Increased survival with enzalutamide in prostate cancer after chemotherapy
Scher HI, Fizazi K, Saad F, Taplin ME, Sternberg CN, Miller K, de Wit R, Mulders P, Chi KN, Shore ND, Armstrong AJ, Flaig TW, Fléchon A, Mainwaring P, Fleming M, Hainsworth JD, Hirmand M, Selby B, Seely L, de Bono JS, Gil Bazo I; AFFIRM Investigators.
Enzalutamide (formerly called MDV3100) targets multiple steps in the androgen-receptor-signaling pathway, the major driver of prostate-cancer growth. We aimed to evaluate whether enzalutamide prolongs survival in men with castration-resistant prostate cancer after chemotherapy.
In our phase 3, double-blind, placebo-controlled trial, we stratified 1199 men with castration-resistant prostate cancer after chemotherapy according to the Eastern Cooperative Oncology Group performance-status score and pain intensity. We randomly assigned them, in a 2:1 ratio, to receive oral enzalutamide at a dose of 160 mg per day (800 patients) or placebo (399 patients). The primary end point was overall survival.
The study was stopped after a planned interim analysis at the time of 520 deaths. The median overall survival was 18.4 months (95% confidence interval [CI], 17.3 to not yet reached) in the enzalutamide group versus 13.6 months (95% CI, 11.3 to 15.8) in the placebo group (hazard ratio for death in the enzalutamide group, 0.63; 95% CI, 0.53 to 0.75; P<0.001). The superiority of enzalutamide over placebo was shown with respect to all secondary end points: the proportion of patients with a reduction in the prostate-specific antigen (PSA) level by 50% or more (54% vs. 2%, P<0.001), the soft-tissue response rate (29% vs. 4%, P<0.001), the quality-of-life response rate (43% vs. 18%, P<0.001), the time to PSA progression (8.3 vs. 3.0 months; hazard ratio, 0.25; P<0.001), radiographic progression-free survival (8.3 vs. 2.9 months; hazard ratio, 0.40; P<0.001), and the time to the first skeletal-related event (16.7 vs. 13.3 months; hazard ratio, 0.69; P<0.001). Rates of fatigue, diarrhea, and hot flashes were higher in the enzalutamide group. Seizures were reported in five patients (0.6%) receiving enzalutamide.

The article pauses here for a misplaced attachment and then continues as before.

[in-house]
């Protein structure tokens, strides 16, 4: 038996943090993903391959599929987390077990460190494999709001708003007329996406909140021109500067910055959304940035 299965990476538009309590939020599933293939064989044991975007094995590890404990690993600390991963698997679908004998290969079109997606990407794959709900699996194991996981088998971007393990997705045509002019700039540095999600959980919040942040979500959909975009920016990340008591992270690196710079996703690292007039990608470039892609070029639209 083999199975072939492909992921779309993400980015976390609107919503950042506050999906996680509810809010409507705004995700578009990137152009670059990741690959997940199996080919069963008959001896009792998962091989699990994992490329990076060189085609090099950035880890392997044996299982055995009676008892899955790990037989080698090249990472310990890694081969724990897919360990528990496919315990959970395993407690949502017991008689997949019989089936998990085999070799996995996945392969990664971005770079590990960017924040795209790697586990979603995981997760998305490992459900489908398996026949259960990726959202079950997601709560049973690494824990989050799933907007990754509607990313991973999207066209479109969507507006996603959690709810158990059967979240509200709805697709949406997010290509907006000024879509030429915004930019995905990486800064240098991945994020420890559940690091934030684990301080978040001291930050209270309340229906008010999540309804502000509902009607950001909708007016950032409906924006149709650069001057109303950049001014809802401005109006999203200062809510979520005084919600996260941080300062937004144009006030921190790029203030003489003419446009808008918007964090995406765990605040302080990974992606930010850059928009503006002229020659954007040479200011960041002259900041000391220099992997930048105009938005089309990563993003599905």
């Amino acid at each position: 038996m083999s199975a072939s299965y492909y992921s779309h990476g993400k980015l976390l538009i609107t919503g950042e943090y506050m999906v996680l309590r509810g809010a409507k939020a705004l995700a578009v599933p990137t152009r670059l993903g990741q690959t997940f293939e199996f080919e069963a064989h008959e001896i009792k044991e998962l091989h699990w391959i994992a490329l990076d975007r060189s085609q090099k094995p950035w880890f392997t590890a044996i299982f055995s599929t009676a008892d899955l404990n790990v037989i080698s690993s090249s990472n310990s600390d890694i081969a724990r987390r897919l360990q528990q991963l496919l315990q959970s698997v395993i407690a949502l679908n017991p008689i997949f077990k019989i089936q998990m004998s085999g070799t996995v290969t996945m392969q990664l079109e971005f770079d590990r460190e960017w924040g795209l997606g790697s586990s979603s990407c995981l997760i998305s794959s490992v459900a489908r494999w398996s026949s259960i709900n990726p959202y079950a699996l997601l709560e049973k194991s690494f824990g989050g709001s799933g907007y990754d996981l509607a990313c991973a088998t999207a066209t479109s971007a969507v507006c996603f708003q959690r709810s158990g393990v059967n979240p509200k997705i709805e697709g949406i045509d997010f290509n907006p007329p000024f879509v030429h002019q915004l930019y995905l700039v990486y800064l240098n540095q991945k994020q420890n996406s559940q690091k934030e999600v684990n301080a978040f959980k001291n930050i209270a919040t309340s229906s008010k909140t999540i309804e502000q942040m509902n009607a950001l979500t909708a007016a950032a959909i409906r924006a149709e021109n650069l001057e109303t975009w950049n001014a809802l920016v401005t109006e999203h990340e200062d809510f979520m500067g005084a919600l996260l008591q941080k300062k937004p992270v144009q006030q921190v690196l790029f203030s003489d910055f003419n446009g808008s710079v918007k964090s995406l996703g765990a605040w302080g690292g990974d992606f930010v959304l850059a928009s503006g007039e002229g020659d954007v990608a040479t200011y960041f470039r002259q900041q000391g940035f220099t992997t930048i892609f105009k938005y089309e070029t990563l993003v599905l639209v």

Enzalutamide significantly prolonged the survival of men with metastatic castration-resistant prostate cancer after chemotherapy.
CITATION N Engl J Med. 2012 Sep 27;367(13):1187-97. Epub 2012 Aug 15